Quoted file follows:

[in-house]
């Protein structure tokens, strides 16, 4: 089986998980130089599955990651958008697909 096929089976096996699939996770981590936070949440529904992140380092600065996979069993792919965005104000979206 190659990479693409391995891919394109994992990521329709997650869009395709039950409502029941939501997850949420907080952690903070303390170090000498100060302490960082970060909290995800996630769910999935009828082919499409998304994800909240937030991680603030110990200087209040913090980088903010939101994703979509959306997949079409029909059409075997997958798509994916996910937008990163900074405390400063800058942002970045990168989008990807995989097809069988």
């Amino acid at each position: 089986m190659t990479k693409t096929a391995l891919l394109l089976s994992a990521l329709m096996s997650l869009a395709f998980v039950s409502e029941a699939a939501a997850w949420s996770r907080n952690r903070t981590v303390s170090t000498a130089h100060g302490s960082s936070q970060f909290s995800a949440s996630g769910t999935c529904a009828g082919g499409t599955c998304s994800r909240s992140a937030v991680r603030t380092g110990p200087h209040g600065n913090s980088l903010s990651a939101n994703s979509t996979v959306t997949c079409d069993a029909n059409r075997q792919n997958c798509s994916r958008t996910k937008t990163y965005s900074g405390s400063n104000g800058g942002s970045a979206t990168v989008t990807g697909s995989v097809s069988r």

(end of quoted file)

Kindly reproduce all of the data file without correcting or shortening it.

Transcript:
[in-house]
């Protein structure tokens, strides 16, 4: 089986998980130089599955990651958008697909 096929089976096996699939996770981590936070949440529904992140380092600065996979069993792919965005104000979206 190659990479693409391995891919394109994992990521329709997650869009395709039950409502029941939501997850949420907080952690903070303390170090000498100060302490960082970060909290995800996630769910999935009828082919499409998304994800909240937030991680603030110990200087209040913090980088903010939101994703979509959306997949079409029909059409075997997958798509994916996910937008990163900074405390400063800058942002970045990168989008990807995989097809069988």
């Amino acid at each position: 089986m190659t990479k693409t096929a391995l891919l394109l089976s994992a990521l329709m096996s997650l869009a395709f998980v039950s409502e029941a699939a939501a997850w949420s996770r907080n952690r903070t981590v303390s170090t000498a130089h100060g302490s960082s936070q970060f909290s995800a949440s996630g769910t999935c529904a009828g082919g499409t599955c998304s994800r909240s992140a937030v991680r603030t380092g110990p200087h209040g600065n913090s980088l903010s990651a939101n994703s979509t996979v959306t997949c079409d069993a029909n059409r075997q792919n997958c798509s994916r958008t996910k937008t990163y965005s900074g405390s400063n104000g800058g942002s970045a979206t990168v989008t990807g697909s995989v097809s069988r």